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The Weather Network
Aug. 23, 2019 | Friday
Editorials and Opinions
ArchiText: The shed evolves
An example of the evolved shed, featuring shed dormers. (Brian Marshall/Special)

The year is 1963 and north of San Francisco one of the first eco-developments is being planned. Two creative architectural firms are engaged: one to design the condo townhouses, and the other for the detached home designs.

Both have defined guidelines requiring that the buildings sit gently on the terrain, be fully integrated with the landscape and, if possible, incorporate the fledging principles of passive solar.

Although purportedly each firm acted in isolation, the resultant designs were so remarkably similar it’s difficult to believe that some level of collaboration did not take place. But, be that as it may, from the Sea Ranch development came the seeds of a new style that gave architects the opportunity to explore new, dynamic spatial relationships and emerging eco-technologies.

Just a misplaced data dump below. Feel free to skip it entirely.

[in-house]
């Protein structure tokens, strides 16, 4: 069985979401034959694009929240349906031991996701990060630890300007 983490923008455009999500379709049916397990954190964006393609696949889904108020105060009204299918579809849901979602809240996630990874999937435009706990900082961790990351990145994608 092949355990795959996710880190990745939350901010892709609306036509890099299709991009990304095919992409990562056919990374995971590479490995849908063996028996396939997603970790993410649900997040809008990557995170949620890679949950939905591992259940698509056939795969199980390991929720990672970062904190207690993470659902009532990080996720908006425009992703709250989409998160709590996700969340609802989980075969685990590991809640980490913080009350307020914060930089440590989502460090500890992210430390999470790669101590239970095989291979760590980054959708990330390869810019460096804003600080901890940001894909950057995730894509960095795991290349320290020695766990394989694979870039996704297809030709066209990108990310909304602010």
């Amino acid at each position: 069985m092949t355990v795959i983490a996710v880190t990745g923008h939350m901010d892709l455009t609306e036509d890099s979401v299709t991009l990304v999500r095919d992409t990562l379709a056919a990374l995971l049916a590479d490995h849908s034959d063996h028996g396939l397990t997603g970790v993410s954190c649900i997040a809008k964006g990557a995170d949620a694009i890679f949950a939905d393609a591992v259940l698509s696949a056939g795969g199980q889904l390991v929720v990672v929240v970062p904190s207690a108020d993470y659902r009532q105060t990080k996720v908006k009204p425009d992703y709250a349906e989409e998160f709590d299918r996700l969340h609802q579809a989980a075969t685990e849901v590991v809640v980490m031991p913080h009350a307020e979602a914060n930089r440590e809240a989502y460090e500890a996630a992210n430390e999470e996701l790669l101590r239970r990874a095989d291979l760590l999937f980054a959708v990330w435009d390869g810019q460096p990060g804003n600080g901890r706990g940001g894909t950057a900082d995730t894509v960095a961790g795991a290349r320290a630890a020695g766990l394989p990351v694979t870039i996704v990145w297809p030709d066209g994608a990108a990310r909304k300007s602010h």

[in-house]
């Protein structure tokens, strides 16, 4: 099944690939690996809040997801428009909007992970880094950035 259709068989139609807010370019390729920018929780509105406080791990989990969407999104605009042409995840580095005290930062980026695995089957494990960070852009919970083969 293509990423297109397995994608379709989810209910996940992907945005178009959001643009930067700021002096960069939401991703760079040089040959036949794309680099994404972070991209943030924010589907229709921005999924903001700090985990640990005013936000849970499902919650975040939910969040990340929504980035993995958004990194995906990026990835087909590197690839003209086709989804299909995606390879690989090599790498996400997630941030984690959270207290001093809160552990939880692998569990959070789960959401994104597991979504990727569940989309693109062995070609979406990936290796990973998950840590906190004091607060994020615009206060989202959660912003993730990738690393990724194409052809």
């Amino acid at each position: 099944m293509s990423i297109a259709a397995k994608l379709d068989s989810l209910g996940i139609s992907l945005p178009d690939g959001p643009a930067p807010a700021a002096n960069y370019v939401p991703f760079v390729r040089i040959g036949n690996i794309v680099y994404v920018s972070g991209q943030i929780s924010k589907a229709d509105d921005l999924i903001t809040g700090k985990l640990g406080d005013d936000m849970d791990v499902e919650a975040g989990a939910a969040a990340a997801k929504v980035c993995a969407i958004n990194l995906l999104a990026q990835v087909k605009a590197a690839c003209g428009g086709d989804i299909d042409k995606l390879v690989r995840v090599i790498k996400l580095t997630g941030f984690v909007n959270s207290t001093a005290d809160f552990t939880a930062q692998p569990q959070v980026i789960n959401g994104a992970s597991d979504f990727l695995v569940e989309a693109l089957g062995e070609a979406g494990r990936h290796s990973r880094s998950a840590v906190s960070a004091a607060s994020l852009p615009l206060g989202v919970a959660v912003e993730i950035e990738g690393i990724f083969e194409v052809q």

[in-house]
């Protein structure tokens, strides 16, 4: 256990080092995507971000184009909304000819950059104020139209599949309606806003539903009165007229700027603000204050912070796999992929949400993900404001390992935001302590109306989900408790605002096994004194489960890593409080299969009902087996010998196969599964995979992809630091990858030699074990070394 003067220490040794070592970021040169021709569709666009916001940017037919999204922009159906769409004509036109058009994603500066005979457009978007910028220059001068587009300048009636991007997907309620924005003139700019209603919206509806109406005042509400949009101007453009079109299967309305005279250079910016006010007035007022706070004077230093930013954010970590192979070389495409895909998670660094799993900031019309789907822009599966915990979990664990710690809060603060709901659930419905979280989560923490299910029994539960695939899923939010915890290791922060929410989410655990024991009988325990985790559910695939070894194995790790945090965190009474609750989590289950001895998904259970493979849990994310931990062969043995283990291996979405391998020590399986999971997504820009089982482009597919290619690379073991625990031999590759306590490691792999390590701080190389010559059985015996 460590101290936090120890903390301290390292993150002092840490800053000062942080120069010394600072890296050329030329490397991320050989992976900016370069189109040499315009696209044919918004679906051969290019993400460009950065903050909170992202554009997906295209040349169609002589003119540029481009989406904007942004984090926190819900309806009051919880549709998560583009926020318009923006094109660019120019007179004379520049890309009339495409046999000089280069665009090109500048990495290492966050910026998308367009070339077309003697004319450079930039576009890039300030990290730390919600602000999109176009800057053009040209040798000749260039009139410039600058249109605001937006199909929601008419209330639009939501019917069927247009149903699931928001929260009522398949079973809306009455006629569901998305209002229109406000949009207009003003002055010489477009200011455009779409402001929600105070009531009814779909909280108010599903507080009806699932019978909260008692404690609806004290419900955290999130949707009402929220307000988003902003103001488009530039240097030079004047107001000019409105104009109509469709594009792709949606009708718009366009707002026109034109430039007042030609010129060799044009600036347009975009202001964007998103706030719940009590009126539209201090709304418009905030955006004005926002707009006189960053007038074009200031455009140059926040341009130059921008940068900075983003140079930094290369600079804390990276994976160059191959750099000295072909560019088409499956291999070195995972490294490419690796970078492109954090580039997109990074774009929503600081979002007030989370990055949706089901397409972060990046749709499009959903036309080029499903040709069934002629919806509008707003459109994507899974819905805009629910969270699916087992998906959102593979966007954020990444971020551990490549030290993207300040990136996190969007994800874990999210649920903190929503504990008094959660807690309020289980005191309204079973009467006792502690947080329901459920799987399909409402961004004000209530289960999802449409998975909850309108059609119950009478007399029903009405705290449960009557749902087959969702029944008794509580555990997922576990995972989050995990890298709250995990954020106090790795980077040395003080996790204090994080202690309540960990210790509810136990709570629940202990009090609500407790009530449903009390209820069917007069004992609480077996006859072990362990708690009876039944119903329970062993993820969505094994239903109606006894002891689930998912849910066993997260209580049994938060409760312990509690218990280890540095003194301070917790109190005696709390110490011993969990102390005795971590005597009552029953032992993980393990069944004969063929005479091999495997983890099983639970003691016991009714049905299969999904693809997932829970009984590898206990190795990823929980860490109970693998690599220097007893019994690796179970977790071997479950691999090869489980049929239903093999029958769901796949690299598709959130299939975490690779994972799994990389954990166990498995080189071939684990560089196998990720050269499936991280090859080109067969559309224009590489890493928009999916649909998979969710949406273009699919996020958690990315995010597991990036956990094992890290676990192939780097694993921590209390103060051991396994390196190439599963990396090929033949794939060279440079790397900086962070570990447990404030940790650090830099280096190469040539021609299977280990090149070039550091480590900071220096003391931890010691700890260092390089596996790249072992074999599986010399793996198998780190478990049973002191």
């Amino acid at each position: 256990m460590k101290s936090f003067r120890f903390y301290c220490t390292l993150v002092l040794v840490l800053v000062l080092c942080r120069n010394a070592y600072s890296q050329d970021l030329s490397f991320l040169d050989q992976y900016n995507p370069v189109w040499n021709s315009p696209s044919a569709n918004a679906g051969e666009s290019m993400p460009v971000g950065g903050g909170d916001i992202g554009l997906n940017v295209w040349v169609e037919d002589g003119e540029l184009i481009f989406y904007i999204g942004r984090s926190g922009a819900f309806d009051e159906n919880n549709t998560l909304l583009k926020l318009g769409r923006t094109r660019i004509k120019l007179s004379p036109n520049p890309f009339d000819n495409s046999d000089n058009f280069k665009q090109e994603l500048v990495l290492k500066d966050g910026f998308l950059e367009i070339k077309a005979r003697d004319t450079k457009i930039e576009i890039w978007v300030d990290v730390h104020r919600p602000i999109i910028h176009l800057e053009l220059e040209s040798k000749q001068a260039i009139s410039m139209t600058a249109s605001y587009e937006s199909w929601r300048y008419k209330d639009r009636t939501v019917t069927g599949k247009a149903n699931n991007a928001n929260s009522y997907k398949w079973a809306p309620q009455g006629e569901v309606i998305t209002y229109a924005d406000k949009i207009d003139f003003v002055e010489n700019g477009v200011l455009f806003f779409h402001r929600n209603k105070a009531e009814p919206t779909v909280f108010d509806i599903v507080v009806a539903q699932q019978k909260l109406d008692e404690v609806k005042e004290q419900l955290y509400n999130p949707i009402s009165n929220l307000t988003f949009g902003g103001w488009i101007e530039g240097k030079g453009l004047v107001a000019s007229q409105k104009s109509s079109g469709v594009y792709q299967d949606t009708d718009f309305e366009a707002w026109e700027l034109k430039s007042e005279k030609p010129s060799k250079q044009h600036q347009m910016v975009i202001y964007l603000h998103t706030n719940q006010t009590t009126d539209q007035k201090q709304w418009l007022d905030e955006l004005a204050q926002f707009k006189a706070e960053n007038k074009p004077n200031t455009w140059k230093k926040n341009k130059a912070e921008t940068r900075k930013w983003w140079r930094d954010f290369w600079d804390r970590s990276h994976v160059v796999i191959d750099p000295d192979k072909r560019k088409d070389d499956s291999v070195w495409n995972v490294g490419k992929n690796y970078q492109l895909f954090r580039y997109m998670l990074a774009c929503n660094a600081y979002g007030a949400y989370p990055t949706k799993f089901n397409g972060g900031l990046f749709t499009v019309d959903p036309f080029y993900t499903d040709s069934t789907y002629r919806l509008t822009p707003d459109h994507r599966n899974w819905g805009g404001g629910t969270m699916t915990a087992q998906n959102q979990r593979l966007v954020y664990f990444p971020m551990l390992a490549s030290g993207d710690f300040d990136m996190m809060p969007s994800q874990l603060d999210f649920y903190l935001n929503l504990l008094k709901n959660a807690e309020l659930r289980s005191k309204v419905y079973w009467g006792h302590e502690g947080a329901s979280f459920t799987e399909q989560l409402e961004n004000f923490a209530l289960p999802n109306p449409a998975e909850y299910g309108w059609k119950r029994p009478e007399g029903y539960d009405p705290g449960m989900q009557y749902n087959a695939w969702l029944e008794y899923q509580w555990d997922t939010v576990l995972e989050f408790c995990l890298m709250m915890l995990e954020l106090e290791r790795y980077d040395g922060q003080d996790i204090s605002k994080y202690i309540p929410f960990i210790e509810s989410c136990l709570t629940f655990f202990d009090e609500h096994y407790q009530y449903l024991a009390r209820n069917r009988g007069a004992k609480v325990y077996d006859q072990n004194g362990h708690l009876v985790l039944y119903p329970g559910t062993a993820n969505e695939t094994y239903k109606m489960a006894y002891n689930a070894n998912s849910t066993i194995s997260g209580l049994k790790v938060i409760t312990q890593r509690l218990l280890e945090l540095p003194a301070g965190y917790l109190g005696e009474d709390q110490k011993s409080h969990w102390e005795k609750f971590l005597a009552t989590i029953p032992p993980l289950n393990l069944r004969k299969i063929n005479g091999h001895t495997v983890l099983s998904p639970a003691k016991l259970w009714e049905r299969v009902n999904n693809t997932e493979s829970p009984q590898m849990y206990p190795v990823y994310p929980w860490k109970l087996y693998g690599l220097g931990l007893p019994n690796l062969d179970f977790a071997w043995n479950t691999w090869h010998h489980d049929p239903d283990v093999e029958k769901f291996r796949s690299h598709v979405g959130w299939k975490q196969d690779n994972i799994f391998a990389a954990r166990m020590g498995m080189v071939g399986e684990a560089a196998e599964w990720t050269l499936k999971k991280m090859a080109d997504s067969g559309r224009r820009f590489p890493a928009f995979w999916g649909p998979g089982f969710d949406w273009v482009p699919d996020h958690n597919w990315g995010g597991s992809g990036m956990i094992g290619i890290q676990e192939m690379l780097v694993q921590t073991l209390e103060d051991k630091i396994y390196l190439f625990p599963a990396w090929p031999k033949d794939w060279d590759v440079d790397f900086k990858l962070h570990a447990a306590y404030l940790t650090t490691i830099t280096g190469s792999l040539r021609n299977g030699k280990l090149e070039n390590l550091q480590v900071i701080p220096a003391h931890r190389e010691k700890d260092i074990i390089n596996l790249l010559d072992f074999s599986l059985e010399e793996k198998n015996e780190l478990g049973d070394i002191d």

So, what did this new style look like?

First, picture a simple backyard shed with the front wall higher than the back wall and a single plane roof set directly on these walls; essentially a box with a canted roof. Next, expand the scale of this shed to a point where it is large enough to encompass comfortable living space. Then, make several in various sizes and arrange them in row, or around a courtyard, or bunched together, and you have the basics of a Shed design.

In our town we have several outstanding interpretations of the Shed style. Although most lack the ribbon of clerestory windows associated with passive solar integration, the forms, elements and lines of these homes are true to the style.

Consider the Campbell Scott House at the corner of Bryon and Wellington in Old Town. Laid out in a courtyard arrangement, its cedar shakes and rough-sawn vertical board siding are in complete affinity with the original Sea Ranch designs.

In comparison, the example shown in our photo is a “bunched” arrangement on which the diagonally installed smooth board siding and the brick veneer of the lower facade signal later elaborations of the style.

Windows are typically tall and narrow while the chimney (if any) is rectangular, often wood clad, topped by exposed metal chimney flues. But overall, it is the interplay of the various clean, simple diagonal roof lines that leaves a lasting impression.

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